A half century ago, two-time Pulitzer Prize-winning historian Richard Hofstadter argued in "Paranoid Style In American Politics" that certain U.S. political movements should be called paranoid “simply because no other word adequately evokes the qualities of heated exaggeration, suspiciousness, and conspiratorial fantasy.”
While the left-leaning Hofstadter aimed most of his criticism at the fledging Goldwater movement, he didn’t give fellow liberals a pass. In "Paranoid Style" and other writings he lambasted “totalitarian liberals” who employ illiberal means to achieve so-called liberal reforms and embrace “hatred as a form of creed” in pursuit of their goals.
Influenced by Hofstadter, Professor Richard J. Ellis exposed illiberal egalitarianism in his 1998 work, "The Dark Side of the Left." The new left, feminist, and Earth First movements, he wrote, “sometimes end up embracing intolerance, welcoming authoritarianism, or even preaching violence when promoting their agendas.”
Ellis added that such groups are often “held together by a righteous indignation” and when in power “that same righteous indignation can lead to a stunning intolerance of diverse opinions — in the contemporary academic environment this intolerance, ironically, sometimes manifests itself in the name of ‘diversity.’”
Following in the footsteps of Hofstadter and Ellis, Kirsten Powers boldly recounts illiberal leftist tactics to crush opposing views in her new book, "The Silencing: How the Left is Killing Free Speech."
A center-left liberal who served in the Clinton administration and is a USA Today columnist and Fox News contributor, Powers’ thesis is that many leftists in academia, the media, and in the feminist movement believe “that people who express ideological, philosophical, or political views that don’t line up with their preferences should be completely silenced” and that they seek to delegitimize opponents “through character assassination, demonization, and dehumanizing tactics.”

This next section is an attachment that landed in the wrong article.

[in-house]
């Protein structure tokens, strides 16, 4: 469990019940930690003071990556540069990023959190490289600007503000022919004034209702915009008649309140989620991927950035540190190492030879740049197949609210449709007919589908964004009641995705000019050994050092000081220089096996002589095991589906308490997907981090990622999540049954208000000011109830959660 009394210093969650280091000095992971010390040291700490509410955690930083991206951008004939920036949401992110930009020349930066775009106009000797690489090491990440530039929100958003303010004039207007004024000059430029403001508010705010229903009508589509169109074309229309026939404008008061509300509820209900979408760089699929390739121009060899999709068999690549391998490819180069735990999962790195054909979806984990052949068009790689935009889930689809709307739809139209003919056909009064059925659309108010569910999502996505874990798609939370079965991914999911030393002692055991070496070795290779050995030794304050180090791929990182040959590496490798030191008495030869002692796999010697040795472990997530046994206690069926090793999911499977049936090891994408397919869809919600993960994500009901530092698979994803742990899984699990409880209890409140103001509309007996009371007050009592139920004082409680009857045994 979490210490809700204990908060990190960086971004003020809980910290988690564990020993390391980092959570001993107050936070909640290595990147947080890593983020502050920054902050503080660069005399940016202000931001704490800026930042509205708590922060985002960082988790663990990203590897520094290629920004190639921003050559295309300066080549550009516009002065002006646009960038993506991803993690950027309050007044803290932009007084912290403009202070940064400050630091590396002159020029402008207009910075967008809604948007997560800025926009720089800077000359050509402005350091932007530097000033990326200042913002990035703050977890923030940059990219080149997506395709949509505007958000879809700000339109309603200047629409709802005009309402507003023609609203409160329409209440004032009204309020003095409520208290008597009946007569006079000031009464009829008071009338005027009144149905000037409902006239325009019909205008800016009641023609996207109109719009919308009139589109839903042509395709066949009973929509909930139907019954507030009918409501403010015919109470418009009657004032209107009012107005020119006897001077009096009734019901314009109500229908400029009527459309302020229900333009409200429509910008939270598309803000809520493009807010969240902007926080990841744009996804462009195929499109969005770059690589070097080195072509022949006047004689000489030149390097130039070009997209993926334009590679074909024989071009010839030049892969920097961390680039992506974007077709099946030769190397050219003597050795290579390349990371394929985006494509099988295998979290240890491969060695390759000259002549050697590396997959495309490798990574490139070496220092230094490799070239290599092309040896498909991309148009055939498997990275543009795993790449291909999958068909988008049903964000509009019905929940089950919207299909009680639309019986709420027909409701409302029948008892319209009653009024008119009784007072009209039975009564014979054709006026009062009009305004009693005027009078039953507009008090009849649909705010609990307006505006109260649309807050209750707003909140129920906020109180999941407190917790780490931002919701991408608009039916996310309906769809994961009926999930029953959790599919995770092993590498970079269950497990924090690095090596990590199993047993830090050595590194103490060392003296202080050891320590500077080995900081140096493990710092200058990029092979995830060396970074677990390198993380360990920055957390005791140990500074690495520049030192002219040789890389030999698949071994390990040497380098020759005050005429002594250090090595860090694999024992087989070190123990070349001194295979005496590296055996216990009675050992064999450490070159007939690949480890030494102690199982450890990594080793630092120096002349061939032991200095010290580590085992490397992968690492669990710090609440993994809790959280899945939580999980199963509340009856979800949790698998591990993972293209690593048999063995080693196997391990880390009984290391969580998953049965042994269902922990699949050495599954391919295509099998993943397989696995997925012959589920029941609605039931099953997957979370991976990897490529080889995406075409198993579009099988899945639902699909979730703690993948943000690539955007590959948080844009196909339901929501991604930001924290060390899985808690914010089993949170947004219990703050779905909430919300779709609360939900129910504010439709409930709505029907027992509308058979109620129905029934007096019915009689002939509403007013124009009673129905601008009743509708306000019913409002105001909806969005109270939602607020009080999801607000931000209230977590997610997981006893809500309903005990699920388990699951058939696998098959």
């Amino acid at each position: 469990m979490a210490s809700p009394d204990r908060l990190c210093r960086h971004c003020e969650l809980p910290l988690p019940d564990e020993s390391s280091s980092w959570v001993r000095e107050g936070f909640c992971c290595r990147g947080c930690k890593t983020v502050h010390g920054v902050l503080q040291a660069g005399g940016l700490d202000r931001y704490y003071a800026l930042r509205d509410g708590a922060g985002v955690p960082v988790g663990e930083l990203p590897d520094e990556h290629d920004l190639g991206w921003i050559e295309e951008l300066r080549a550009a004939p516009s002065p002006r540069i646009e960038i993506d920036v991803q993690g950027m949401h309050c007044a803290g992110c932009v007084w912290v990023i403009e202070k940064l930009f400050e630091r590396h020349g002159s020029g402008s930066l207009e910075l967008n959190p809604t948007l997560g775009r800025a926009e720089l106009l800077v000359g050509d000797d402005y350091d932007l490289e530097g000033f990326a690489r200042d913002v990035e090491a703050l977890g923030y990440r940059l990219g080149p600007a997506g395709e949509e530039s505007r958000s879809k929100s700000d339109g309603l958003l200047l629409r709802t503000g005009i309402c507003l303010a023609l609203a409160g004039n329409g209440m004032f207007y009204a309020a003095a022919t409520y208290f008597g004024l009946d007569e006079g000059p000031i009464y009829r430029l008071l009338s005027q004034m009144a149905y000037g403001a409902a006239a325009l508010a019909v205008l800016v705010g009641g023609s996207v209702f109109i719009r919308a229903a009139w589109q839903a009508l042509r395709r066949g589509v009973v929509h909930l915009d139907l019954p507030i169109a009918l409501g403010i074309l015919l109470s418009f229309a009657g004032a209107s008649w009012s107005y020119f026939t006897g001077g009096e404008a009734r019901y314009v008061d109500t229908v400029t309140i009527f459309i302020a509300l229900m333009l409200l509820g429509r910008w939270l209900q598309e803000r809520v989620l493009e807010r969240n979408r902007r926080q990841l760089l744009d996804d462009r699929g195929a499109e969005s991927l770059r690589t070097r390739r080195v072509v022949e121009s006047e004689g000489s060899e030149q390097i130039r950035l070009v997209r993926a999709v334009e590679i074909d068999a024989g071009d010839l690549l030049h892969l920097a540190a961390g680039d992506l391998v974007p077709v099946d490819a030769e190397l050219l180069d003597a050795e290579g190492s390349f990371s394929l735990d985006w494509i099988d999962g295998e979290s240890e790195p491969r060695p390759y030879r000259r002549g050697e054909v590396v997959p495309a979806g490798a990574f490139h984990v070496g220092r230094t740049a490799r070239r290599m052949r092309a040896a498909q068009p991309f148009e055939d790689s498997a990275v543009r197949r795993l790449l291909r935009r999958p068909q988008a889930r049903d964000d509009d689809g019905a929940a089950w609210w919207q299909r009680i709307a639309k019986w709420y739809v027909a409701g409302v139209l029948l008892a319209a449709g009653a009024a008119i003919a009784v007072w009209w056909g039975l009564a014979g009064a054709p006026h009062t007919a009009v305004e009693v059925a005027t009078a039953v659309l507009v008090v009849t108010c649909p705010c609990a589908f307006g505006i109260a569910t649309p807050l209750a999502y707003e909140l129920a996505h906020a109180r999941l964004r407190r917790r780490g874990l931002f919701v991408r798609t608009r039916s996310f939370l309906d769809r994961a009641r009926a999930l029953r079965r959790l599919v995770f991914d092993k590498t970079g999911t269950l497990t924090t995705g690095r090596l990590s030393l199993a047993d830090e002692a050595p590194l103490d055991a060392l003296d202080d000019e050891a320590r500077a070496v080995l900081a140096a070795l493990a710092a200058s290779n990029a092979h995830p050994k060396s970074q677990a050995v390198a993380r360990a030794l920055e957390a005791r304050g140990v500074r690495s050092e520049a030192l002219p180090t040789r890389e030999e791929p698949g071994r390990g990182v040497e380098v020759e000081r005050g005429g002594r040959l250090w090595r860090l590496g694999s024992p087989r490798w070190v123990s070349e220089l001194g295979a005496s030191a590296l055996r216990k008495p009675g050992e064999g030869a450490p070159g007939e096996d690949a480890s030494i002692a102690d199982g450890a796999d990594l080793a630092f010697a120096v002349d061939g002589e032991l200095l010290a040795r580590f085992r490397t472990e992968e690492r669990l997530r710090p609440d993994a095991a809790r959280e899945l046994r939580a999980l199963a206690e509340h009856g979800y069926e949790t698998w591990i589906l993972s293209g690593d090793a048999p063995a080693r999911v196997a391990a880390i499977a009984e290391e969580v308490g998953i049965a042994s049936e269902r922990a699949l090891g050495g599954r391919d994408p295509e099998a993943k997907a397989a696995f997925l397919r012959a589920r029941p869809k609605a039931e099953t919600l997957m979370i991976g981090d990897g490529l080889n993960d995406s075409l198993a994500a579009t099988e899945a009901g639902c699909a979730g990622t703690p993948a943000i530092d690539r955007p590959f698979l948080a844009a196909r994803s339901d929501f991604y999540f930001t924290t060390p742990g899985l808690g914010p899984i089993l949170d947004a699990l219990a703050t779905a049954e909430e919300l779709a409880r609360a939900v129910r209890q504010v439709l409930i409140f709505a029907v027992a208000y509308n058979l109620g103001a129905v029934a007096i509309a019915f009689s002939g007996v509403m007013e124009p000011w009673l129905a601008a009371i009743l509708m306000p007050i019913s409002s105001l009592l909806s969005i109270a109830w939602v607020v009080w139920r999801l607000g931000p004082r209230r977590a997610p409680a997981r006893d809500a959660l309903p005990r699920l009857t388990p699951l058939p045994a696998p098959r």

“Dissent from liberal orthodoxy,” Powers observes, “is cast as racism, misogyny, bigotry, phobia.”
Powers’ rundown of Orwellian policing on college campuses is alarming. Speech or conversation that is construed by a student as offensive is viewed by college authorities as “harassment” or “hate speech.” If one is “perceived” of having said or acted in a racist way, Powers reports, “then the bar for guilt has been met. If a person claims you caused them ‘harm’ by saying something that offended them, case closed.”
As a graduate of a Catholic college, I was appalled by Powers’ accounts of strange goings on at Catholic institutions of higher learning. A Marquette University philosophy professor declared that “opposition to same-sex marriage was unworthy of discussion.” A recording revealed that the instructor compared opposition to gay marriage to sexism and racism and declared “there are some opinions that are not appropriate, that are harmful.”
Holy Cross College in Worchester, Massachusetts, forbids speech “causing emotional injury through careless or reckless behavior.” New York’s Fordham University prohibits the use of emails to “insult.” (Interestingly, all three of these Catholic universities are run by Jesuits.)
Even though Powers is an outspoken liberal, she has been the target of much invective from illiberal leftist pundits. For daring to sign up as a Fox News contributor, these character assassins have described her as the network’s “Democratic Bimbo.” Nevertheless, by writing "The Silencing" Powers has proven she has the mettle to stand up to those who accuse her of apostasy.
In his trenchant 1991 essay “The Virtue of Civility,” the renowned sociologist Edward Shils (1910-1995) warned that “Civility is a mode of conduct which protects liberal democratic society from the danger of extremes of partisanship which it, itself, generates; civility limits or diminishes the real losses which are bound to be inflicted on a society in which conflicts are both inherent — they are inherent in all societies — and provided for by its liberal democratic constitution. Without such civility, a pluralistic society can degenerate into a war of each against all.”
To learn why leftist intolerance and intimidation has stifled civility and has caused society’s public square to degenerate into a war zone, read Powers’ instructive book.
George J. Marlin, a former executive director of the Port Authority of N.Y. and N.J., is the author of "The American Catholic Voter: Two Hundred Years of Political Impact." He also is a columnist for TheCatholicThing.org and the Long Island Business News. Read more reports from George J. Marlin — Click Here Now.
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